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Mary Munson PhD

TitleProfessor
InstitutionUniversity of Massachusetts Medical School
DepartmentBiochemistry and Molecular Pharmacology
AddressUniversity of Massachusetts Medical School
364 Plantation Street, LRB
Worcester MA 01605
Phone508-856-8318
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    Other Positions
    InstitutionUMMS - School of Medicine
    DepartmentBiochemistry and Molecular Pharmacology

    InstitutionUMMS - School of Medicine
    DepartmentNeuroNexus Institute

    InstitutionUMMS - Graduate School of Biomedical Sciences
    DepartmentBiochemistry and Molecular Pharmacology

    InstitutionUMMS - Graduate School of Biomedical Sciences
    DepartmentCell Biology

    InstitutionUMMS - Graduate School of Biomedical Sciences
    DepartmentInterdisciplinary Graduate Program

    InstitutionUMMS - Graduate School of Biomedical Sciences
    DepartmentTranslational Science


    Collapse Biography 
    Collapse education and training
    Washington University in St Louis, Saint Louis, MO, United StatesABChemistry & Biology
    Yale University, New Haven, CT, United StatesPHDMolecular Biophysics & Biochem

    Collapse Overview 
    Collapse overview

    Academic Background

    Mary Munson was a double major in Chemistry and Biology at Washington University(St. Louis), receiving her bachelor's degree in 1989. In 1996, she received her Ph.D.from Yale University in Molecular Biophysics and Biochemistry. She was a postdoctoral fellow in the Department of Molecular Biology at Princeton University, where she was awarded both American Heart Association and NIH postdoctoral fellowships. She joined the faculty of Biochemistry and Molecular Pharmacology in 2001.

    Regulation of vesicle targeting and fusion

    Vesicle targeting and fusion are tightly regulated processes used by eukaryotic cells to transport cargo between membrane-bound subcellular compartments and to the plasma membrane for secretion. The proper function and specificity of these processes are crucial for maintenance of cellular integrity, normal growth, and for intercellular signaling events, such as neurotransmission.

    We are interested in understanding the mechanistic basis for regulation of the spatial and temporal specificity of vesicle fusion, at the correct site on the target membrane. Many questions remain to be answered. For example, what marks the site of fusion on the target membrane? What checks to make sure that the correct vesicle docks at the right place? How are the membrane fusion proteins regulated to ensure that the wrong vesicle does not fuse? Our aim is to answer questions such as these through a multifaceted approach that combines biochemical, structural and biophysical techniques with yeast genetics, microscopy and cell biological methods. We are investigating proteins that regulate exocytosis in the model organism Saccharomyces cerevisiae. Because these proteins are conserved from yeast to man, these studies will advance our understanding of how secretion is regulated in all eukaryotic cells.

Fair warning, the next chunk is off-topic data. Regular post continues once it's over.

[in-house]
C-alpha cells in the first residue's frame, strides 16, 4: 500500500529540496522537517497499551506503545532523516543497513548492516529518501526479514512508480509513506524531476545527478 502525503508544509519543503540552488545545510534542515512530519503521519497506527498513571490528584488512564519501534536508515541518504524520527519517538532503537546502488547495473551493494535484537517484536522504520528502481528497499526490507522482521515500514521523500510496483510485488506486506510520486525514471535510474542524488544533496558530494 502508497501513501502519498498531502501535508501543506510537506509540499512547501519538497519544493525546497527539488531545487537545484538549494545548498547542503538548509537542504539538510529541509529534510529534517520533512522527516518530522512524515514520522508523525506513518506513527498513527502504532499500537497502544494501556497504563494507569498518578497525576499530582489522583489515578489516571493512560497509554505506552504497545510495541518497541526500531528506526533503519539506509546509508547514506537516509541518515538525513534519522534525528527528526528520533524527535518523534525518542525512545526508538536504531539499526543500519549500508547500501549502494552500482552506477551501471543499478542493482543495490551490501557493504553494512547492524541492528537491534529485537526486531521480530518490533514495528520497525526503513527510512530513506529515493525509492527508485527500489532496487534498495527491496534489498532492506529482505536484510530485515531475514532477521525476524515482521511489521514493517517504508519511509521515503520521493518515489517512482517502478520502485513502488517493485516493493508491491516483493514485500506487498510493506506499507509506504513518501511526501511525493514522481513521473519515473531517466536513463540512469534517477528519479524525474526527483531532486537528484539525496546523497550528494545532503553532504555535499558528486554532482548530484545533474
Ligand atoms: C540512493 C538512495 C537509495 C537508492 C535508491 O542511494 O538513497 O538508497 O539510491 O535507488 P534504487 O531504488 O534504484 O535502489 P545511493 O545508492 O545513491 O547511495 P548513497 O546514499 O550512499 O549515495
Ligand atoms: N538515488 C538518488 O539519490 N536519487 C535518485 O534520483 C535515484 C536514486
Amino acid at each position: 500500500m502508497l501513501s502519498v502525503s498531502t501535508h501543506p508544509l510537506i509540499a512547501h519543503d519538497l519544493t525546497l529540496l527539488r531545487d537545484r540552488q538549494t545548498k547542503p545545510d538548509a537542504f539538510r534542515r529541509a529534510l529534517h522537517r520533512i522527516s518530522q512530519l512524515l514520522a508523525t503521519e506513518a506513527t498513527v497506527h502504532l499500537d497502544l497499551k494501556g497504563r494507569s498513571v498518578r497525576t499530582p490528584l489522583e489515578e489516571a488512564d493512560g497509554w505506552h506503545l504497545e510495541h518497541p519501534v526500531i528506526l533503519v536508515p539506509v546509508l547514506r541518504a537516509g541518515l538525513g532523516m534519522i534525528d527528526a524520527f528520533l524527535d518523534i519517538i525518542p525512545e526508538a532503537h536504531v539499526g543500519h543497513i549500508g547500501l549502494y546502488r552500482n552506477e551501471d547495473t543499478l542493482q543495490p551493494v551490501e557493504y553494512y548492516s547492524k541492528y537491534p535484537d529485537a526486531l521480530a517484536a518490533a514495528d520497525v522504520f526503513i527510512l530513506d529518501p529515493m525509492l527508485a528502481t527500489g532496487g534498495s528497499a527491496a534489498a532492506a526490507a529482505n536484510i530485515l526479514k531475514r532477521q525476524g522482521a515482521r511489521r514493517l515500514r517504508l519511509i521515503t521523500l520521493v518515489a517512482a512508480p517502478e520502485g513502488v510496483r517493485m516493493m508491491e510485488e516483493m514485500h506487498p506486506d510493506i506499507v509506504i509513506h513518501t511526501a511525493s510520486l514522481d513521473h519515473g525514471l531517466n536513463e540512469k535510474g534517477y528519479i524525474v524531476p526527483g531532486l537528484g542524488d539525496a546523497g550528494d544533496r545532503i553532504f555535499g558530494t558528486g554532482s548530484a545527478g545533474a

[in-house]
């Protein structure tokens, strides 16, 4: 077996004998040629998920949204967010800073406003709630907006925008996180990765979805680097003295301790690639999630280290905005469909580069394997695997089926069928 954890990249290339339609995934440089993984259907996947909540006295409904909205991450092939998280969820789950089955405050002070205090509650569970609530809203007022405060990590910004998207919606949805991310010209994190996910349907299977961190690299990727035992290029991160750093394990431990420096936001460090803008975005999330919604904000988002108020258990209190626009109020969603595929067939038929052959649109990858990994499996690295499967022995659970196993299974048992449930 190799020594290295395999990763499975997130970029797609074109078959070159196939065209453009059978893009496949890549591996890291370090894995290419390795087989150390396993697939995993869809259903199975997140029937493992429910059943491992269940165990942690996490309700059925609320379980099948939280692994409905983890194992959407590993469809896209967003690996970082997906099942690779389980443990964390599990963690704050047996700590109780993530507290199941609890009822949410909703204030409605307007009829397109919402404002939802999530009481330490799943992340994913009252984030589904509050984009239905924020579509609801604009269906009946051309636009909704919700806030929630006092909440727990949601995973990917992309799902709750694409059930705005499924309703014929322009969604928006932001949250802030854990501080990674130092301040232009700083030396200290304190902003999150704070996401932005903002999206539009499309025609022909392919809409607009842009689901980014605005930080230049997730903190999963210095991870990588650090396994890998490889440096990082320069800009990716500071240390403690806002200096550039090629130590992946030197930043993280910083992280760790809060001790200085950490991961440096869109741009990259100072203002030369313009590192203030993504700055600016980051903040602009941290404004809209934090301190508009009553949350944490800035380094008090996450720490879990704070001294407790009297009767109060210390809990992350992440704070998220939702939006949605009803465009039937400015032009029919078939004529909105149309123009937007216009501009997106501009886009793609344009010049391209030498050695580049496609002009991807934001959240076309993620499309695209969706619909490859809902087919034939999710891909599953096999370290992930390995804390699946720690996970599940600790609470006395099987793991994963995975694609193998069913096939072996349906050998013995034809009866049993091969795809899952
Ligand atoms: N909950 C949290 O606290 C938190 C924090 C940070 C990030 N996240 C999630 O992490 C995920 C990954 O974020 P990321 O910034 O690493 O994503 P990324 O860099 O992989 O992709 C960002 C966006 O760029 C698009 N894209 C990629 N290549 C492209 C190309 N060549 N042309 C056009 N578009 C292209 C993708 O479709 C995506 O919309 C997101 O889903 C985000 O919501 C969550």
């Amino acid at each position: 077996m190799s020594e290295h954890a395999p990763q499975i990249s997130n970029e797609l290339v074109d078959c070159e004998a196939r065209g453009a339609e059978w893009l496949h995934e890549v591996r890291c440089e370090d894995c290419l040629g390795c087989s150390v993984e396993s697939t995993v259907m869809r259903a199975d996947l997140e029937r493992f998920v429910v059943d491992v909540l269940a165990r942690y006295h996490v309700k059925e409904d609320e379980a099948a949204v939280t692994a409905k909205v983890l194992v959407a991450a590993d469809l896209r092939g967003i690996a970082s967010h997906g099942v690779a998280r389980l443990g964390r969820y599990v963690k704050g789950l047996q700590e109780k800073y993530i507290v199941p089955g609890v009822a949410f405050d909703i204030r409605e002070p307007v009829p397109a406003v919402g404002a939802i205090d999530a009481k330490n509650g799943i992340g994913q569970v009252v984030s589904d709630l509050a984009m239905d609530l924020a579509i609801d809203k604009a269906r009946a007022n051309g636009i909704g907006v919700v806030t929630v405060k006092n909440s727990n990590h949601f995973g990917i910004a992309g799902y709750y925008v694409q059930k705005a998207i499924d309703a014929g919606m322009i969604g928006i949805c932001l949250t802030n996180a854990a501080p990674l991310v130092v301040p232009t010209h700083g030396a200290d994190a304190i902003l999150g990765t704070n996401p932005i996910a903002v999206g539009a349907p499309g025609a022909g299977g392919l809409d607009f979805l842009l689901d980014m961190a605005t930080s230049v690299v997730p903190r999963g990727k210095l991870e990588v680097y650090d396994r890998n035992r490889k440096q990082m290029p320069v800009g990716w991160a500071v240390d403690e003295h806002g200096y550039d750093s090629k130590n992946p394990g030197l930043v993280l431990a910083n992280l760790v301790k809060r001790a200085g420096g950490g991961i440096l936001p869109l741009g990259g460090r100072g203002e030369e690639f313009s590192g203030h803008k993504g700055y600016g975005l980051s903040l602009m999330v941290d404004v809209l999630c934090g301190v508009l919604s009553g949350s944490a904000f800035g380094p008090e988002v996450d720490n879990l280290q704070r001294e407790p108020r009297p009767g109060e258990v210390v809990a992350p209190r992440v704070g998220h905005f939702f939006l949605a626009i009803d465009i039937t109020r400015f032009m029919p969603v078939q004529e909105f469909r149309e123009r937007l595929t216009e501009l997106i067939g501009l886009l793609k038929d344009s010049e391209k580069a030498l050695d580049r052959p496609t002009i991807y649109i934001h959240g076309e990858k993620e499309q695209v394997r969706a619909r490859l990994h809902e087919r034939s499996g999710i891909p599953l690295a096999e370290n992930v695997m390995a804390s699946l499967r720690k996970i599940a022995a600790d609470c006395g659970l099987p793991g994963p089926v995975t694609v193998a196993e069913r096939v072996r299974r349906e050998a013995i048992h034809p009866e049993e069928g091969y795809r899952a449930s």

Our Research

    Our investigations mainly focus on the Exocyst complex (Fig. 1), a protein complex essential for vesicle trafficking (exocytosis) in all eukaryotes. The proteins that form the Exocyst complex localize to secretory vesicles and to sites of active secretion at bud tips and mother-bud necks. These proteins are essential for cell viability, show physical and genetic interactions with the the membrane fusion proteins (SNAREs) and with each other, and their temperature-sensitive mutants have secretory blocks and accumulate secretory vesicles.

    Our research has several aims: 1) biophysical and structural studies of the Exocyst proteins and their interactions with each other; 2) creation and testing of mutants in vivo, in order to elucidate the functions of the Exocyst proteins; 3) characterization of interactions between the Exocyst and other proteins required for exocytosis, such as the SNARE proteins, and regulators such as Sec1p and the small Rab GTPase Sec4p; and 4) genetic and proteomic identification of novel regulators of exocytosis and SNARE complex assembly. Additionally, we are characterizing the regulation of endocytosis by the Sec1-homolog Vps45p, through its interactions with the endosomal SNARE proteins.

    Figure 1.Current model for the architecture of the exocyst complex

    Current model for the architecture of the exocyst complex



    Collapse Rotation Projects

    Potential Rotation Projects

    Research in the Munson lab is focused on biochemical/biophysical and cell biological characterization of proteins in the exocyst complex. Potential rotation projects include the following:

    • Cloning of various exocyst protein domains and point mutations. These will be expressed in E. coli for biochemical/structural studies, and their functions tested in yeast.
    • Protein expression and purification. Develop purification strategies for several exocyst proteins and their domains, using chromatography methods such as ion exchange and gel filtration (Fig. 2).
    • Characterization of the purified exocyst proteins. Protein structure, stability, oligomerization state and protein:protein interactions will be monitored by such techniques as circular dichroism, analytical ultracentrifugation and gel filtration (Fig. 3).
    • Crystallography. We have determined the structure of the C-terminal domain of Sec6p (Fig. 4). Crystallization trials ofotherexocyst proteins and their domains are in progress.
    • Design and test functional exocyst mutants in yeast. Mutants will be characterized using a variety of biochemical, cell biological, and microscopic techniques.
    • Identify novel regulators of yeast exocytosis using a genetic screen. Mutants created in these screens are currently being tested and identified (Fig. 5). Their role in exocytosis will be explored

    Gel Filtration Curve Circular dichroism spectrum

    Structure of the C-terminal domain of Sec6pMutant yeast cannot lose the covering plasmid (red)




    Collapse Bibliographic 
    Collapse selected publications
    Publications listed below are automatically derived from MEDLINE/PubMed and other sources, which might result in incorrect or missing publications. Faculty can login to make corrections and additions.
    List All   |   Timeline
    1. Lepore DM, Martínez-Núñez L, Munson M. Exposing the Elusive Exocyst Structure. Trends Biochem Sci. 2018 Jul 25. PMID: 30055895.
      View in: PubMed
    2. Yoon TY, Munson M. SNARE complex assembly and disassembly. Curr Biol. 2018 Apr 23; 28(8):R397-R401. PMID: 29689222.